Myocardial protection during ischemia in the isolated perfused rabbit heart.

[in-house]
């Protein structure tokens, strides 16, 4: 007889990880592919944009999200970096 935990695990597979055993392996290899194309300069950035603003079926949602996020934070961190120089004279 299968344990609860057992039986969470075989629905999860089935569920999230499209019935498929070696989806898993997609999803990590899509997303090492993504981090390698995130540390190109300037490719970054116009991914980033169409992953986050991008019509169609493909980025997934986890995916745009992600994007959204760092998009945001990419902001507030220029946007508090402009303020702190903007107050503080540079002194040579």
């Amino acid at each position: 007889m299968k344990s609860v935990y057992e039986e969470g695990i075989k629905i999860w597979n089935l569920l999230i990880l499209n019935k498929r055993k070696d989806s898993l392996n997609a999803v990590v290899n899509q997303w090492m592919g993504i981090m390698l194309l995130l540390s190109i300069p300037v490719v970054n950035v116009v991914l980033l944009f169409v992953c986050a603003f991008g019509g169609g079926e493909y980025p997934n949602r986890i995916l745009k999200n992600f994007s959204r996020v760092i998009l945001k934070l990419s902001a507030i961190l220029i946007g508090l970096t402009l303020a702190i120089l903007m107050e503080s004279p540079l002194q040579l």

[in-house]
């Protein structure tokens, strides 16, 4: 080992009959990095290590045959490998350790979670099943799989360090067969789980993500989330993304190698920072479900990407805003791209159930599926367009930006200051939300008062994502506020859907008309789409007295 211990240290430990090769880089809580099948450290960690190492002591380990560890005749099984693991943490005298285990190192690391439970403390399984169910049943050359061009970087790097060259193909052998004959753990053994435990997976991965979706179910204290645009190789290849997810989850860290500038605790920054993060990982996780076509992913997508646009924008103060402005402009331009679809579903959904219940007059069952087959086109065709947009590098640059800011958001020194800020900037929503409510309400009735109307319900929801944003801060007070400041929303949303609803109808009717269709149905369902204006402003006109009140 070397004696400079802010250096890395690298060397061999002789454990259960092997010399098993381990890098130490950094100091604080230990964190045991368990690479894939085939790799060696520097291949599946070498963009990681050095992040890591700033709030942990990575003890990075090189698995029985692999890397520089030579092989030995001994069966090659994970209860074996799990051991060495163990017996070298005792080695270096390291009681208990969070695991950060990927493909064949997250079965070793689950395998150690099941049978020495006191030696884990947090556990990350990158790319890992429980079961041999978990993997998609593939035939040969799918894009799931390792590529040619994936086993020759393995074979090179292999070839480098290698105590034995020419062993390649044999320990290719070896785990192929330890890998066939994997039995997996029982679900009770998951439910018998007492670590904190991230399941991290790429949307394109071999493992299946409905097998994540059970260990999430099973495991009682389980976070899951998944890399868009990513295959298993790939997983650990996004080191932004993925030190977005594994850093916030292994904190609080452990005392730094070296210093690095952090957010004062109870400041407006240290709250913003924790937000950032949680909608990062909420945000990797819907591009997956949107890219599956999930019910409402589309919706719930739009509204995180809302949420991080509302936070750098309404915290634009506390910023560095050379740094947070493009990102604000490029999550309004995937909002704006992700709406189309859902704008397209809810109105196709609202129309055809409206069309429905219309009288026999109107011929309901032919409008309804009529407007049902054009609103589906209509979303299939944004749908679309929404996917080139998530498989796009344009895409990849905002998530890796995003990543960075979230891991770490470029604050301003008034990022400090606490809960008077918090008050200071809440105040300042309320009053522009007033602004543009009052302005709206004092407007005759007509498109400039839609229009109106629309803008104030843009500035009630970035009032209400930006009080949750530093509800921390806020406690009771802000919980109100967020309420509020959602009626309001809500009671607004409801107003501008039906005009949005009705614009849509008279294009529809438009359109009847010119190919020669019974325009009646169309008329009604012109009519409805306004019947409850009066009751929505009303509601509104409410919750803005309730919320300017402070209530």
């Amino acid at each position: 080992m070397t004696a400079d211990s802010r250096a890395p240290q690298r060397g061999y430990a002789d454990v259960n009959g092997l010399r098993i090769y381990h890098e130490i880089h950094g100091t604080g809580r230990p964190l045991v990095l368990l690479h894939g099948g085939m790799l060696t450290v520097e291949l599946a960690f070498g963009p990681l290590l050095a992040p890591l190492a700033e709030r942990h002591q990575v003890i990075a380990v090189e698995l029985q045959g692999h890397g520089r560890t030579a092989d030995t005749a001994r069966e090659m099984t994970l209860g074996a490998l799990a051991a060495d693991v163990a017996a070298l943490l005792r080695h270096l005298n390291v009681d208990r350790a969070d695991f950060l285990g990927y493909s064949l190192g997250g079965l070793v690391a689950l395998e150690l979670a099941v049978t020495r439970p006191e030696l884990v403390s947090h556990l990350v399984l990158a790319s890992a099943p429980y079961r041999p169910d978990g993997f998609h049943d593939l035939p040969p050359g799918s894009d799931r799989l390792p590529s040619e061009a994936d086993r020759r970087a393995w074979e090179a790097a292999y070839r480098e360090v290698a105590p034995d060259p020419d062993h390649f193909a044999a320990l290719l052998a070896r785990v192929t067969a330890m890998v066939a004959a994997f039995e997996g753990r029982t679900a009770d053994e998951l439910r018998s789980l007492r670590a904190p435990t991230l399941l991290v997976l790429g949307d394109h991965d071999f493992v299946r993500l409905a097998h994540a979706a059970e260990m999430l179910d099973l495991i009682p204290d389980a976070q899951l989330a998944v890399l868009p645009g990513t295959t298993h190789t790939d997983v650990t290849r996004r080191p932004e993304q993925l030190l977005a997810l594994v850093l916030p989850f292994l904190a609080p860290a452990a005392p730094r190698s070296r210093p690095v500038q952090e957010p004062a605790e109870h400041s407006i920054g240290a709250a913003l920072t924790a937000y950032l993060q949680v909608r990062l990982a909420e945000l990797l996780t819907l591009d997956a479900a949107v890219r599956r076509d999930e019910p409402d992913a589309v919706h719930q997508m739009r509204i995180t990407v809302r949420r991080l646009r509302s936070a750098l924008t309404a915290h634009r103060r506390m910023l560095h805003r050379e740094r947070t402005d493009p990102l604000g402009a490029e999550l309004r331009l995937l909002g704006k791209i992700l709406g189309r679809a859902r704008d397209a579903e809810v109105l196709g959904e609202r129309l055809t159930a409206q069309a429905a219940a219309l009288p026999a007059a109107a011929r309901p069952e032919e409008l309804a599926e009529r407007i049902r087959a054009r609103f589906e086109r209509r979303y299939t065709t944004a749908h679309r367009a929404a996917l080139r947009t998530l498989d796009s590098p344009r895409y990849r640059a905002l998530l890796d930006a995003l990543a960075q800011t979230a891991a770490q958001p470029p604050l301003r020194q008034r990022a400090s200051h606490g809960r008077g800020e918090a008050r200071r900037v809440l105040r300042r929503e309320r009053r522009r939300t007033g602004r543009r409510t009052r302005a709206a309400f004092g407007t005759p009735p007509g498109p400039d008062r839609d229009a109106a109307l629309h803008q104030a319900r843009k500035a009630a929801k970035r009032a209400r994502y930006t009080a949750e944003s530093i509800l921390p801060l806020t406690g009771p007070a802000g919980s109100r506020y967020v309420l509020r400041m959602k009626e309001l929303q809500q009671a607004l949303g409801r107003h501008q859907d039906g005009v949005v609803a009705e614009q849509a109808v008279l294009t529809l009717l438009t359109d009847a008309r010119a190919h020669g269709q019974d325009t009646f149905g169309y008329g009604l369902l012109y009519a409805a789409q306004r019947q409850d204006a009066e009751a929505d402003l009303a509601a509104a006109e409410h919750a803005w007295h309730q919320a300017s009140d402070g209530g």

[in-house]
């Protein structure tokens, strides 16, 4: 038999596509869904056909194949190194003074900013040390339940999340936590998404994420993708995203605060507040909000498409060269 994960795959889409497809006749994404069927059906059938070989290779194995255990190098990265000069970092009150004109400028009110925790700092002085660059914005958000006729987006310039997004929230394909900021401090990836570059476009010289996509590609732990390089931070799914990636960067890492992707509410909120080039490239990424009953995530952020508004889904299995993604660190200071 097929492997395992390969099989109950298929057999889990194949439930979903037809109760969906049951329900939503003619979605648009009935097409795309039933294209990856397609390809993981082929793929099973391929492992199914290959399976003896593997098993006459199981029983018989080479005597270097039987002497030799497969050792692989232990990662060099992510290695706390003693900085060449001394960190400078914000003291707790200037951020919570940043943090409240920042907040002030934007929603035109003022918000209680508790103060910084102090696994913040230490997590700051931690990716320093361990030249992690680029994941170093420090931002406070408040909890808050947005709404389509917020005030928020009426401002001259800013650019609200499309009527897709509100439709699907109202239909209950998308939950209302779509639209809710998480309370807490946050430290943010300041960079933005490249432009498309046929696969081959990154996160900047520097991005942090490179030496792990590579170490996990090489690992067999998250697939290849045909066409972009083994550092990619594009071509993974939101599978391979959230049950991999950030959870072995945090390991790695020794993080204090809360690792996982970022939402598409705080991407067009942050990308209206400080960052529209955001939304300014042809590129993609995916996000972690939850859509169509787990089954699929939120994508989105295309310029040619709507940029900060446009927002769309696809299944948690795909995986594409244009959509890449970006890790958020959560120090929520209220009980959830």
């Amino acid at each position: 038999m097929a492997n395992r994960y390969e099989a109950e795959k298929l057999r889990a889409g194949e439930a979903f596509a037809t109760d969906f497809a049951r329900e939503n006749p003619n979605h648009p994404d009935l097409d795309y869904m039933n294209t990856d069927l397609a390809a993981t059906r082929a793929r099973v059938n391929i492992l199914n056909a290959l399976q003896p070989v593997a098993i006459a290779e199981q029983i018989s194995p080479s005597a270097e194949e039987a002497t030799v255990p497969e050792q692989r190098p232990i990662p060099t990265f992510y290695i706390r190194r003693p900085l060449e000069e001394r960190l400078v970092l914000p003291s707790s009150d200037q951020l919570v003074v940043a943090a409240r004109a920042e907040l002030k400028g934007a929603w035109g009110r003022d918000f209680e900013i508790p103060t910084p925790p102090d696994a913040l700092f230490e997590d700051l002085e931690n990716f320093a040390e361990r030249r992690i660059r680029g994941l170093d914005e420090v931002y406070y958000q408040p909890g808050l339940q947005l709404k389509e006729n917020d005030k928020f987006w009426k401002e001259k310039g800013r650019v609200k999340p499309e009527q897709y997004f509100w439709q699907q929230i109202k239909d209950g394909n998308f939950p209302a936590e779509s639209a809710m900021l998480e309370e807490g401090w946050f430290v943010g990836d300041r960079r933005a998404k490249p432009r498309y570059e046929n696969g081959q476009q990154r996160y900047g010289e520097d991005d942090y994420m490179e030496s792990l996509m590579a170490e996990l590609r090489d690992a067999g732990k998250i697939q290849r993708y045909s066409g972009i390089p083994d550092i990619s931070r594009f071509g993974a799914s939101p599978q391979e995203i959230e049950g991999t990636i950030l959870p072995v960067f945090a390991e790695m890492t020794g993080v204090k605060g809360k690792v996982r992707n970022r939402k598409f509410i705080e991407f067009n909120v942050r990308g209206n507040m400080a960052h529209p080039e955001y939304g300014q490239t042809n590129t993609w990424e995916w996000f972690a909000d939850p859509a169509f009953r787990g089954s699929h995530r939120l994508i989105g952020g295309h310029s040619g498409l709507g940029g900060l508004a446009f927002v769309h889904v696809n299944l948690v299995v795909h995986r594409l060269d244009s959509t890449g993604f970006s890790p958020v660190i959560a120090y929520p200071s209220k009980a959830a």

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Although many studies of the protective effects of cardioplegic solutions using hypothermia have been conducted, it is also necessary to examine their protective effects under normothermia as regional increases in myocardial temperature during hypothermic arrest are often reported. For this purpose myocardial protection was investigated in the isolated perfused rabbit heart exposed to 60 minutes of normothermic global ischemia during which Krebs-Henseleit, blood with heparin, Tyers', and St. Thomas' Hospital solutions were infused at 0.2 mL/min. Percent functional recovery dP/dtmax (mm hg/sec) at 5 minutes relative to pre-ischemic values using Tyers' (12 +/- 5)% was significantly less (p less than 0.05) than recovery using Krebs-Henseleit (57 +/- 13)% and St. Thomas' Hospital solution (47 +/- 5)%. Recovery using blood (79 +/- 7)% was significantly better than all other solutions. Following 25 minutes reperfusion, 4/6 hearts perfused with Tyers' experienced left ventricular fibrillation, while recovery of developed pressure with Krebs-Henseleit (74 +/- 5.8)%, St. Thomas' Hospital (66 +/- 3.4)% and blood (98 +/- 2.9)% was again significantly improved relative to Tyers', (p less than 0.05). Time to develop 5 mm contracture during the ischemic period was significantly shorter using Tyers' than with the other solutions. Using these indices of function, whereas Tyers' solution provided poor protection, blood provided excellent protection in rabbit hearts under normothermic conditions.
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